Wednesday, August 3, 2011

Exodus 2:5-10 Safe Passage

"Then Pharaoh's daughter went down to the Nile to bathe,
and her attendants were walking along the river bank.
She saw the basket among the reeds
and sent her slave girl to get it.
She opened it and saw the baby.
He was crying, and she felt sorry for him.
'This is one of the Hebrew babies,' she said.

Then his sister asked Pharaoh's daughter,
'Shall I get one of the Hebrew women to nurse the baby for you?'

'Yes, go,' she answered.  And the girl went and got the baby's mother.
Pharaoh's daughter said to her, 'Take this baby and nurse him for me,
and I will pay you.'  So the woman took the baby and nursed him.
When the child grew older, she took him to Pharaoh's daughter
and he became her son.
She named him Moses, saying, 'I drew him out of the water.' "

Exodus 2:5-10 (NIV)

Talk about an answer to prayer!  God's providence is evident in this situation, for so many factors had to come together in perfect timing:
  • Anyone could have found the baby, including a hungry crocodile.
  • If someone hostile to the Hebrews had found the baby, Moses would have been put to death.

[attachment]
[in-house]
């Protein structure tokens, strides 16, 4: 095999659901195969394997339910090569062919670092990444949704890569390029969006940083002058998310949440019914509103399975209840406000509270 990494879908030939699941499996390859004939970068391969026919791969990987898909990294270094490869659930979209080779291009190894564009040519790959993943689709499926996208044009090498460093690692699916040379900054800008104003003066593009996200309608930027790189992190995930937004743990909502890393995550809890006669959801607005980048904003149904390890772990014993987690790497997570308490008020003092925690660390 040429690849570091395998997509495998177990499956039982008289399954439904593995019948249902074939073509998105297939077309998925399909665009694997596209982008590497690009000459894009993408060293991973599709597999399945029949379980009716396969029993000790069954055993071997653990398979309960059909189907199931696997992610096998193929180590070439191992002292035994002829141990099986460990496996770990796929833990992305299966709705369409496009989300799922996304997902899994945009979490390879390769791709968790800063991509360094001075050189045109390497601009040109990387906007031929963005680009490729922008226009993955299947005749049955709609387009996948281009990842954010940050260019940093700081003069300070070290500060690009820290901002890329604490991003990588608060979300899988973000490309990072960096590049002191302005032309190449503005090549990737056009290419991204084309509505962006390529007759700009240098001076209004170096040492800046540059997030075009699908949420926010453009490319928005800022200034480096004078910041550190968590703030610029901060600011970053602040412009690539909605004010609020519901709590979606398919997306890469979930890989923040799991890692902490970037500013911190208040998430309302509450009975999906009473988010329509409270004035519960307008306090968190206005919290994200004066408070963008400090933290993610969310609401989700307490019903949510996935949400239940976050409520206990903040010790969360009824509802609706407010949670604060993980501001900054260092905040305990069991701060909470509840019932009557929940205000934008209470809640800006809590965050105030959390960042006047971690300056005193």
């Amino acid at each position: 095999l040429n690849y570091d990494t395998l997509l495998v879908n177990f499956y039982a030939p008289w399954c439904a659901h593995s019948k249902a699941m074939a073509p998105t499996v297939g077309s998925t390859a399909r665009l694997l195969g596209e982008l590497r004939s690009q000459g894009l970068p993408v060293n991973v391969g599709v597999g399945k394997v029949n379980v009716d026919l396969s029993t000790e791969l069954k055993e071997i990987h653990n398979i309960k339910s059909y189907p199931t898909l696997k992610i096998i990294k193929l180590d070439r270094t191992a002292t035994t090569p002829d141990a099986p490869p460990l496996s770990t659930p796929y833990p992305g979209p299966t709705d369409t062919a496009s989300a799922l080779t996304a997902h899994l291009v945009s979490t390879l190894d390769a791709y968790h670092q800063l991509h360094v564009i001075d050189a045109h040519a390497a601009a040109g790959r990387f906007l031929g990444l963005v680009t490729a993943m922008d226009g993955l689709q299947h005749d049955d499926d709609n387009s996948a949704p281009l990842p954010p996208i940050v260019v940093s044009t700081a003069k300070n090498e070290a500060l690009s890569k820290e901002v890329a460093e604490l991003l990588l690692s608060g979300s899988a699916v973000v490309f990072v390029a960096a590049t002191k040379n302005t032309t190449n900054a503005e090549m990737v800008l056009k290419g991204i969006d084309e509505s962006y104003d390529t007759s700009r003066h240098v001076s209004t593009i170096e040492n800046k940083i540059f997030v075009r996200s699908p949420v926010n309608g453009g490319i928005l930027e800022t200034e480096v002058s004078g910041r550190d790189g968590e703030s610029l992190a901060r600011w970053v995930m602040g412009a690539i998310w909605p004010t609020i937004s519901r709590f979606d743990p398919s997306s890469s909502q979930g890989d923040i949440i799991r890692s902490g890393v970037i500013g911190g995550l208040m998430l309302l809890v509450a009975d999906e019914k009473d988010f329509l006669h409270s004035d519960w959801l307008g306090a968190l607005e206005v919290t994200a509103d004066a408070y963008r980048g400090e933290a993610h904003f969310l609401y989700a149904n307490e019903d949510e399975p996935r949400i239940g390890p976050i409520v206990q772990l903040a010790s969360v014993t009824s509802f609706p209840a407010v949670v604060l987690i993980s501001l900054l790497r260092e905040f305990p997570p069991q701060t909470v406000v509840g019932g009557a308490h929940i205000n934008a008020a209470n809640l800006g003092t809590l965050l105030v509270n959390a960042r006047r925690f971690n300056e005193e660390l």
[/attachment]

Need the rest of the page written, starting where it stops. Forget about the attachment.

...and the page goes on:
• Also, even if Moses had been found by another sympathetic person -- Hebrew or Egyptian -- only Pharaoh's daughter would have had the slightest chance of being able to keep the child and go against the pharaoh's decree with impunity.  Even that was probably a bit uncertain, depending upon the Pharaoh's mood at the moment.
  • I'm still exploring this, but the pharaoh's daughter may have been his only child.  With no heir waiting in the wings, Pharaoh may have been more open to adopting a child as a possible future successor.  However, I  doubt he would have thought this way at the time, for the baby was obviously a Hebrew child and this would not have been an acceptable alternative for a Pharaoh who sought to reduce the power of that nation.  I think he just allowed his beloved daughter to have her way in this instance, and, if she is who I think she is, an event such as this would have fit her personality exactly.  More on this theory will follow.
It is also evident that God has a sense of humor.  Not only does Moses' mother get to raise her son for a while longer, but she is now being paid for doing a job for which she and her husband had been willing to risk everything.  Ironically, the funds probably come from the Pharaoh who seems bent on destroying the Hebrew nation.  Therefore, this Pharaoh who is acting against the Hebrews ends up supporting and educating the very one who will lead the Hebrews to freedom.  There it is again -- that fulfillment of God's promise to Abraham in Genesis 12:3 (NIV):  "I will bless those who bless you, and whoever curses you I will curse...".  There is, though, no humor in the fact that his opposition to the Hebrews likely brought about the end of this Pharaoh's dynasty -- only a solemn reminder that God always keeps His promises. 

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